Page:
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Charlotte Youngson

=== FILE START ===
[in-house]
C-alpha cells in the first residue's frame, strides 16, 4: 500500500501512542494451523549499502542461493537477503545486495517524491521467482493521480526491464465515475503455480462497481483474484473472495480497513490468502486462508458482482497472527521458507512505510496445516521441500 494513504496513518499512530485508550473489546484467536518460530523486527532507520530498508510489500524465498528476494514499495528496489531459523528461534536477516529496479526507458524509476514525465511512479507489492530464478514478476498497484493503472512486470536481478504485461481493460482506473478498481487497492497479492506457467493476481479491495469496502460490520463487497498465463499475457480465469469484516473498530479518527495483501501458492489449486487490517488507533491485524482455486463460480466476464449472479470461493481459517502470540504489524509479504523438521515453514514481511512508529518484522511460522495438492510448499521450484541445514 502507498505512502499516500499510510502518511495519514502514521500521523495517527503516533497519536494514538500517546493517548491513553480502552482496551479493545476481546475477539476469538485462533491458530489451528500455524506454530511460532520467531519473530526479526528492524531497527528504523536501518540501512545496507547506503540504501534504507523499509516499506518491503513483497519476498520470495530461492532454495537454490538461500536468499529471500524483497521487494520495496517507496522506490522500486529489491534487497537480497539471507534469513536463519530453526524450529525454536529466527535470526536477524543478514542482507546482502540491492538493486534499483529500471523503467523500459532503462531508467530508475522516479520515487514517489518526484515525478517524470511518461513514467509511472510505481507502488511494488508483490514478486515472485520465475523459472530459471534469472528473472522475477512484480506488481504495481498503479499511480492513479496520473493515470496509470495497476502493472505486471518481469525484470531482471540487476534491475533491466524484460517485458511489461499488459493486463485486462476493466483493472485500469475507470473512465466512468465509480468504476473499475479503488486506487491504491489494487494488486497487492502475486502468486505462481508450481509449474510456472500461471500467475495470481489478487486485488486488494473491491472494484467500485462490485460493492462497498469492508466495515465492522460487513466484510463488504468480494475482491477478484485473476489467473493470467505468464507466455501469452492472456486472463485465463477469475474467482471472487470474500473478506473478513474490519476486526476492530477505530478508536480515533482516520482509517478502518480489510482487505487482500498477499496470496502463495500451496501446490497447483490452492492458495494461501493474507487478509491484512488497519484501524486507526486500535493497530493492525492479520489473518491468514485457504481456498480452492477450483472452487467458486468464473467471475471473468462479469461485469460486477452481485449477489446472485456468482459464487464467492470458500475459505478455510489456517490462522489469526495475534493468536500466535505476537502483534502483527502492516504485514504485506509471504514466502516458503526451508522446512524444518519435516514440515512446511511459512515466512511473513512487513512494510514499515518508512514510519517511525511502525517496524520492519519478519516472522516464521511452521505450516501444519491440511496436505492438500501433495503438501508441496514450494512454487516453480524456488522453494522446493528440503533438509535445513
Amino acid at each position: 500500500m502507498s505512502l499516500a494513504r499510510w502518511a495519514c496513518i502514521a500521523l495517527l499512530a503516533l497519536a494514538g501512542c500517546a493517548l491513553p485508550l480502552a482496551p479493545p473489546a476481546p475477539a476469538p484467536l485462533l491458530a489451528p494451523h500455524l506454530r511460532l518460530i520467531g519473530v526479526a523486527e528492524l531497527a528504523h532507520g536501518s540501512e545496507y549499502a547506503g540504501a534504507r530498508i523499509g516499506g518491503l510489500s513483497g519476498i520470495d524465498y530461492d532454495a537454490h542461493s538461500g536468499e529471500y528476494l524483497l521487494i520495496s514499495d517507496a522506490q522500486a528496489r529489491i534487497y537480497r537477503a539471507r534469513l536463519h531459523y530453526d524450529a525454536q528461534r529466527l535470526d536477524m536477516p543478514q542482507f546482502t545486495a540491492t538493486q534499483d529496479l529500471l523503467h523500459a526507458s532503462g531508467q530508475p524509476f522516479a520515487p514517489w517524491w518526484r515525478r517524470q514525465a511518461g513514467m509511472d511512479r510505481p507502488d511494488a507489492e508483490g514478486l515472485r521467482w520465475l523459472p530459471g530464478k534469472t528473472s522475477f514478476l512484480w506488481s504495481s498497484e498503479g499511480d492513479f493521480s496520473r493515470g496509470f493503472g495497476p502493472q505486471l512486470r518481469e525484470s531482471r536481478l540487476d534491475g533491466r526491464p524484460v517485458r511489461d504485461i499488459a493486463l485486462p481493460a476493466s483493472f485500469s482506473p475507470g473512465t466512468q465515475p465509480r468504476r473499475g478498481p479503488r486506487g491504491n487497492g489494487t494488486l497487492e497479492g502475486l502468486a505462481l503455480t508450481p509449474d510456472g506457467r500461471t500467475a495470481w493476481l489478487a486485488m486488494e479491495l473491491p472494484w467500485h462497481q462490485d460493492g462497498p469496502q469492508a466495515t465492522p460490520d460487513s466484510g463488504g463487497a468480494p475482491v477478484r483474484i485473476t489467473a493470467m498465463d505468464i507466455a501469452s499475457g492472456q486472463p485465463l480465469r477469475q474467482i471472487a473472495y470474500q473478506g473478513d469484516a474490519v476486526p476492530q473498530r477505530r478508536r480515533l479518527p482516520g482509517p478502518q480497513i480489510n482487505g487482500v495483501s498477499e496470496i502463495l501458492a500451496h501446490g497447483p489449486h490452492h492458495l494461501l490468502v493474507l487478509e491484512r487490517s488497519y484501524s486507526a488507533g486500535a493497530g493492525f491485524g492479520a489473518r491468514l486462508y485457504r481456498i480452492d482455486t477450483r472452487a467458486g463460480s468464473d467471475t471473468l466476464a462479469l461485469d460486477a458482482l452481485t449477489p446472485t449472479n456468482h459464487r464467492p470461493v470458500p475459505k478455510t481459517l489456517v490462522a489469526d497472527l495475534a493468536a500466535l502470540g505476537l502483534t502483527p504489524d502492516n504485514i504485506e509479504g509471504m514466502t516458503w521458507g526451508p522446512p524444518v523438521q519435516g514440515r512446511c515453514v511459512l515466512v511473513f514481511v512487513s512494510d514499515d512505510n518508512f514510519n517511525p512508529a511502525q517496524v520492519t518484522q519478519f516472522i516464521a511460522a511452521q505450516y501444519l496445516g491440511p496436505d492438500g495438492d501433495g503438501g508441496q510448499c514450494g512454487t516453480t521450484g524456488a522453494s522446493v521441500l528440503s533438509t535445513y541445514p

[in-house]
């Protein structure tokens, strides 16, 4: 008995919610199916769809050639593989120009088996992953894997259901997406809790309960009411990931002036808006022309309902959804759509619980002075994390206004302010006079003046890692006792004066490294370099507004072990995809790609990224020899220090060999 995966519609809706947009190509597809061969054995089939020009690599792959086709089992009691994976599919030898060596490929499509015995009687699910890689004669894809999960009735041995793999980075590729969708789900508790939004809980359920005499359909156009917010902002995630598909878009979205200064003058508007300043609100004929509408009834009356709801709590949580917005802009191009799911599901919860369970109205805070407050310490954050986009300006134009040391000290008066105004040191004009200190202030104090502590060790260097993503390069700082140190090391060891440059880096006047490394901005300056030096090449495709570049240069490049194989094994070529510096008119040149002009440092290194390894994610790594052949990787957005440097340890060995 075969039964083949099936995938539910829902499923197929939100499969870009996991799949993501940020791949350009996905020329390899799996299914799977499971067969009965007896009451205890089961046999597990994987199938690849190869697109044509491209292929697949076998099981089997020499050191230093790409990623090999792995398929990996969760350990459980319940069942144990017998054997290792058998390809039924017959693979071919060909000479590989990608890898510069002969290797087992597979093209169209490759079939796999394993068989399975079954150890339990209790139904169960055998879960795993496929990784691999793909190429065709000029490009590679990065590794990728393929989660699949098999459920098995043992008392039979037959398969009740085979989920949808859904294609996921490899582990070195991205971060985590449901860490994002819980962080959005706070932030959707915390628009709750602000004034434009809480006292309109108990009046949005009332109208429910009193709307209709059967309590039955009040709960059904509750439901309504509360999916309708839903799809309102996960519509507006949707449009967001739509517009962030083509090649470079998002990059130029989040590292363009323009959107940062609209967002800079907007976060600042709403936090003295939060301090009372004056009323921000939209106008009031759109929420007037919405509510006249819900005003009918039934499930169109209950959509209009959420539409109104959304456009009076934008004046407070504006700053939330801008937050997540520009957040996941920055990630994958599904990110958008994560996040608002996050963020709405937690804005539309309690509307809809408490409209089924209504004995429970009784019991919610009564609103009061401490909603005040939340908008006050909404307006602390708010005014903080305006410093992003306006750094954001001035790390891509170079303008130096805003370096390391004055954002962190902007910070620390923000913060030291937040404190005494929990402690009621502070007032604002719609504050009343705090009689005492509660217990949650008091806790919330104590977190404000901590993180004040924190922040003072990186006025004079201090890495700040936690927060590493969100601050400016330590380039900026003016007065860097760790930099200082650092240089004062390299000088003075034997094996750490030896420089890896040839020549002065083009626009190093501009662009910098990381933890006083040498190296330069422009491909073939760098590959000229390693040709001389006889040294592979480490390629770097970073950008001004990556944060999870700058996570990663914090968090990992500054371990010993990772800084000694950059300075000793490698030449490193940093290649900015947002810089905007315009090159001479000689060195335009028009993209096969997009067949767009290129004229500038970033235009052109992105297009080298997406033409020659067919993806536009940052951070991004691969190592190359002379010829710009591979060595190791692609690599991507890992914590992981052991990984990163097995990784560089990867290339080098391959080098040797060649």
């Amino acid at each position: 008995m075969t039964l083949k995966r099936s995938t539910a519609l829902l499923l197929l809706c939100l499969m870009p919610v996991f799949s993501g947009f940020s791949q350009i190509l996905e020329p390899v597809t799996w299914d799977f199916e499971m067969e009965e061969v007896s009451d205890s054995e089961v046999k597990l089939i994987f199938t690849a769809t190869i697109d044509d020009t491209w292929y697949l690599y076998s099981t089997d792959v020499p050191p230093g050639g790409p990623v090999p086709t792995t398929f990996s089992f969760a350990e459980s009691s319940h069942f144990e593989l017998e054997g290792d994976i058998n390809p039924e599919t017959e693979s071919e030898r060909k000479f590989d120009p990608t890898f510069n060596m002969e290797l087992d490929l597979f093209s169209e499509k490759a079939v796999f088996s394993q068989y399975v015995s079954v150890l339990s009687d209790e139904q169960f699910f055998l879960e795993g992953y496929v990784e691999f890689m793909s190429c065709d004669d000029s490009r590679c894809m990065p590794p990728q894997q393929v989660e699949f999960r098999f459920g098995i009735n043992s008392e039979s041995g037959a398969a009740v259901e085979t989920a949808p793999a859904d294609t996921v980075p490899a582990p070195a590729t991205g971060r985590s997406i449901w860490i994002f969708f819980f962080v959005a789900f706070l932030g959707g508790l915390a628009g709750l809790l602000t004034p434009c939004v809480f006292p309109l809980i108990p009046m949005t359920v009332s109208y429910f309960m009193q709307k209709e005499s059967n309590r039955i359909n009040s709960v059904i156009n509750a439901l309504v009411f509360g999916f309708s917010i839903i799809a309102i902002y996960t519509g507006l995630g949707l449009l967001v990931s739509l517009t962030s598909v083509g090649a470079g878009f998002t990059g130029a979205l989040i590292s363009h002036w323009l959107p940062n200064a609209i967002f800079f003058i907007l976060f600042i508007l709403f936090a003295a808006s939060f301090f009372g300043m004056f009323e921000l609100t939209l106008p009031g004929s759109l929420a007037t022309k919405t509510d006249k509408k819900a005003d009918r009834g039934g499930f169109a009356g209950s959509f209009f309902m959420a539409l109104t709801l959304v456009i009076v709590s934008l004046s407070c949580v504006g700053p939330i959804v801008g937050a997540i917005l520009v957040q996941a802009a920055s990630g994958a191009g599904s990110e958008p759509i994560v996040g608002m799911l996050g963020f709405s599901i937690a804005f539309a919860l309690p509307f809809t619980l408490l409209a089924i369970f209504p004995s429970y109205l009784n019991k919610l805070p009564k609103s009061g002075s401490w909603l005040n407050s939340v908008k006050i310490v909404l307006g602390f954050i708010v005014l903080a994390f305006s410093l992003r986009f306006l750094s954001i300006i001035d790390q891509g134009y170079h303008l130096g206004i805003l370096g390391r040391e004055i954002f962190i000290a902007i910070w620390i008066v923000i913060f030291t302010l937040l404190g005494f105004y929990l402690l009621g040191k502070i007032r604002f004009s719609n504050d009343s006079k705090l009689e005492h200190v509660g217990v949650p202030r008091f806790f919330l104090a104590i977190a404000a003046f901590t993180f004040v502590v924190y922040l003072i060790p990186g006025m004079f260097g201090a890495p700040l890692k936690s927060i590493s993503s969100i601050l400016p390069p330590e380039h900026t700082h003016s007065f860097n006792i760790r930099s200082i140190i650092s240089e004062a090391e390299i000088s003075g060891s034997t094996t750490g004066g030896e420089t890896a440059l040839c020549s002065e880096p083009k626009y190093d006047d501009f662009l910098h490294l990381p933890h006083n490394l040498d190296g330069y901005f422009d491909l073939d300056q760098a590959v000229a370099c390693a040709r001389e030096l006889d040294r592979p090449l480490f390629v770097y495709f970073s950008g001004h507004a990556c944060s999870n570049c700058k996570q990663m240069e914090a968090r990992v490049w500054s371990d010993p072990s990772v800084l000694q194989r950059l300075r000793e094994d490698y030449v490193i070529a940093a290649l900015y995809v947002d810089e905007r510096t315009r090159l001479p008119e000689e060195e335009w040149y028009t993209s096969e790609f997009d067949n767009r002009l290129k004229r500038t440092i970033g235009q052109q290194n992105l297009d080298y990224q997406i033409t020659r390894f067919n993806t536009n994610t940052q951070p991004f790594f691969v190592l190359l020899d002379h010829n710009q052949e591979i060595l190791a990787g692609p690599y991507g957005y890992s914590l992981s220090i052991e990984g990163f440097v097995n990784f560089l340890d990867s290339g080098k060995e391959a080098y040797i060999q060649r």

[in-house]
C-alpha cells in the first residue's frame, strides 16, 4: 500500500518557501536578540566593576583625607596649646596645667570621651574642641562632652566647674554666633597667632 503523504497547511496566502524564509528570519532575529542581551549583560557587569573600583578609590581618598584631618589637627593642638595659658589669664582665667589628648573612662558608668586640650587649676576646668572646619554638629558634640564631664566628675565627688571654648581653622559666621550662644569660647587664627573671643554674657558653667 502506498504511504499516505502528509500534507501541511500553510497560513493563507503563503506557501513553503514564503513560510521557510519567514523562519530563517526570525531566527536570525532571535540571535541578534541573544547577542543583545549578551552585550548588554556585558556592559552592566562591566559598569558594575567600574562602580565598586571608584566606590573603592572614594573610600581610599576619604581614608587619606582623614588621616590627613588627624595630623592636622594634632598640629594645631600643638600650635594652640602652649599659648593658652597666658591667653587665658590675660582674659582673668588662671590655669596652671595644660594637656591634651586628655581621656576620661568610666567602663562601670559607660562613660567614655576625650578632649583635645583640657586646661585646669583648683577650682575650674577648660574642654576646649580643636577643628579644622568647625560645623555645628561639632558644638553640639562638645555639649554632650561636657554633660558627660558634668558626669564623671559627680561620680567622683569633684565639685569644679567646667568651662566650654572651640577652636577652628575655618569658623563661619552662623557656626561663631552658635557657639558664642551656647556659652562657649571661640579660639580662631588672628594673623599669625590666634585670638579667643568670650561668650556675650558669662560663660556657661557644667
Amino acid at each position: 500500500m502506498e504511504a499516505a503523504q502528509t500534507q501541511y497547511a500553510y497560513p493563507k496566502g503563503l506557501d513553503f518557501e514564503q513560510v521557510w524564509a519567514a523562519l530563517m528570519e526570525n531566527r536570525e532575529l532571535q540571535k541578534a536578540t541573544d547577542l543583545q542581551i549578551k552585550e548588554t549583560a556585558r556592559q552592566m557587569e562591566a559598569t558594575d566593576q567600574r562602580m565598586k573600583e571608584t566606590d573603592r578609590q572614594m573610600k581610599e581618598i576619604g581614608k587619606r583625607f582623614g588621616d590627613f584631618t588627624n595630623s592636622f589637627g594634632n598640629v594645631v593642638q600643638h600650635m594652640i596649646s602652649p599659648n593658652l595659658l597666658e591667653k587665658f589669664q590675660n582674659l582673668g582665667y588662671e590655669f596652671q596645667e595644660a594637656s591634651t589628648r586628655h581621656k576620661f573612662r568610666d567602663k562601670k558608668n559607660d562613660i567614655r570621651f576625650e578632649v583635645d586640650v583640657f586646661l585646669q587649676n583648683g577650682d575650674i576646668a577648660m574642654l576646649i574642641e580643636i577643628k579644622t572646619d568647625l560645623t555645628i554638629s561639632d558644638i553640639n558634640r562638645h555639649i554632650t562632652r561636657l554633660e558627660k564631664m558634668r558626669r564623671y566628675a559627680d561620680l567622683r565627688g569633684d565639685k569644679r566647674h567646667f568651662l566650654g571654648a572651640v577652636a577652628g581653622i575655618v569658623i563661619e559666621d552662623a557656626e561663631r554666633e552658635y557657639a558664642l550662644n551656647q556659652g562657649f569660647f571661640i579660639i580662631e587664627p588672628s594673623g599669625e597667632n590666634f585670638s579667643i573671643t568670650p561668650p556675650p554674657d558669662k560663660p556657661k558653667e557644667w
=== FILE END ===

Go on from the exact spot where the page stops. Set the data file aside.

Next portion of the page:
20,21 -The Lymphatic System Pre-lecture questions: 1. What is non-specific and specific immunity? Give one example of each. Non-we don’t care about pathogen antigen. Specific-what on blackboard picture. Khan academy picture. Made up of humoral and semadiated 2. What are class I(on all except 4) and class II MHC proteins? Sel antigen. That belong to slef. 3. What are cell-mediated and antibody-mediated immunity? Part of specific immunity. Lymphatic System • Consists of three parts 1. A network of lymphatic vessels (lymphatics) 2. Lymph – fluid within the vessels 3. Lymph nodes – cleanse the lymph Lymphatic System: Functions • Returns interstitial fluid and leaked plasma proteins back to the blood • Once interstitial fluid enters lymphatics, it is called lymph • Together with lymphoid organs and tissues, provide the structural basis of the immune system Lymph Transport • Lymph is propelled by • Pulsations of nearby arteries • Contractions of smooth muscle in the walls of the lymphatics Lymphoid Cells • Two main varieties • T cells (T lymphocytes) • WBC • B cells (B lymphocytes) • WBC Lymphocytes • T cells and B cells protect against antigens • Anything the body perceives as foreign • Bacteria (doesn’t need the host) and their toxins; viruses (small and parasitic, need the host) • Mismatched RBCs (incomplete transfusion) or cancer cells (malignant cells –start become foreign looking) • T cells • T helper • Manage the immune response • Attack and destroy foreign cells • B cells • Produce plasma cells, which secrete antibodies • Become antibody producing body • Won’t kill pathogen but will tag the pathogen • Phagocytosis kills pathogen Lymph Nodes • Functions 1. Filter lymph—macrophages destroy microorganisms and debris 2. Immune system—lymphocytes are activated and mount an attack against antigens Structure of a Lymph Node • Medullary cords extend inward from the cortex and contain B cells, T cells, and plasma cells • Lymph sinuses contain macrophages • Macrophages: powerful immune cells Spleen • Largest lymphoid organ • Fully vascularized and has sinusoidal arteries • Served by splenic artery and vein, which enter and exit at the hilus • Functions • Site of lymphocyte proliferation and immune surveillance and response (detect cancer and abnormal cells) • Cleanses the blood of aged cells and platelets and debris • You can live w.o spleen but their immune system is mildly compromised Thymus • Size decreases with age • In infants, it is found in the inferior neck and extends into the mediastinum, where it partially overlies the heart • Increases in size and is most active during childhood • Stops growing during adolescence and then gradually atrophies Tonsils • Simplest lymphoid organs • Form a ring of lymphatic tissue around the pharynx • Palatine tonsils—at posterior end of the oral cavity • Lingual tonsils—grouped at the base of the tongue • Pharyngeal tonsil—in posterior wall of the nasopharynx • Tubal tonsils—surrounding the openings of the auditory tubes into the pharynx • You’re okay w/o tonsils • Tonsils ensure we don’t get food poisoned MALT • Mucosa-associated lymphatic tissue, including • Peyer’s patches, tonsils, and the appendix (digestive tract) • Lymphoid nodules in the walls of the bronchi (respiratory tract) • Protects the digestive and respiratory systems from foreign matter • Protection in areas that open Immunity • Resistance to disease • Immune system has two intrinsic systems • Innate (nonspecific) defense system – don’t care what protein is • Adaptive (specific) defense system – care about the protein and make specific response • Neutrophils: used in acute infection – at the beginning • Lymphocytes: not phagocytic. Important in the system 1. Innate (Non-specific) defense system has two lines of defense • First line of defense is external body membranes (skin and mucosae) • Second line of defense is antimicrobial proteins, phagocytes, and other cells • Inhibit spread of invaders • Inflammation is its most important mechanism 2. Adaptive (Specific) defense system • Third line of defense attacks particular foreign substances • Takes longer to react than the innate system • Innate and adaptive defenses are deeply intertwined • Need to work together Non-Specific Immunity: Innate Defenses 1. Surface barriers – physical barrier • Skin, mucous membranes, and their secretions • Physical barrier to most microorganisms • Keratin is resistant to weak acids and bases, bacterial enzymes, and toxins • Mucosae provide similar mechanical barriers Internal Defenses: Cells and Chemicals • Necessary if microorganisms invade deeper tissues 2. Phagocytes 3. Natural killer (NK) cells 4. Inflammatory response (macrophages, mast cells, WBCs, and inflammatory chemicals) 5. Antimicrobial proteins (interferons and complement proteins) 6. Fever 1. Phagocytes: Macrophages • Macrophages develop from monocytes to become the chief phagocytic cells • Free macrophages wander through tissue spaces • E.g., alveolar macrophages • Fixed macrophages are permanent residents of some organs • E.g., Kupffer cells (liver) and microglia (brain) 2. Natural Killer (NK) Cells • Large granular lymphocytes • Target cells that lack “self” cell-surface receptors • Induce apoptosis (cell death) in cancer cells and virus-infected cells • Secrete potent chemicals that enhance the inflammatory response 3. Inflammatory Response • Triggered whenever body tissues are injured or infected • Prevents the spread of damaging agents • Disposes of cell debris and pathogens • Sets the stage for repair • Cardinal signs of acute inflammation: 1. Redness 2. Heat 3. Swelling 4. Pain 5. Antimicrobial Proteins a. Interferons (IFNs) b. complement proteins Both: • Attack microorganisms directly • Hinder microorganisms’ ability to reproduce a. Interferons • Viral-infected cells are activated to secrete IFNs • IFNs enter neighboring cells • Prevents neighbouring cells from being infected • Neighboring cells produce antiviral proteins that block viral reproduction b. Complement • ~20 blood proteins that circulate in an inactive form • Include C1–C9 • Major mechanism for destroying foreign substances 6. Fever • Systemic response to invading microorganisms • Leukocytes and macrophages exposed to foreign substances secrete pyrogens • Pyrogens reset the body’s thermostat upward Specific Immunity: Adaptive Defenses • Adaptive immune response • Is specific • Is systemic • Has memory • Two separate overlapping arms 1. Humoral (antibody-mediated) immunity 2. Cellular (cell-mediated) immunity Self-Antigens: MHC Proteins • Protein molecules (self-antigens) on the surface of cells • Antigenic to others in transfusions or grafts • Example: MHC proteins • Coded for by genes of the major histocompatibility complex (MHC) and are unique to an individual MHC Proteins • Classes of MHC proteins • Class I MHC proteins, found on virtually all body cells • Class II MHC proteins, found on antigen-presenting cells (APC) and B lymphocytes • In infected cells, MHC proteins display fragments of pathogen antigens Cells of the Specific Immune System • Two types of lymphocytes • B lymphocytes (B cells)—humoral immunity • T lymphocytes (T cells)—cell-mediated immunity • Antigen-presenting cells (APCs) • A macrophage that is presenting the pathogen antigen on it’s own cell surface together with a class II MHC Lymphocytes • Originate in red bone marrow • B cells mature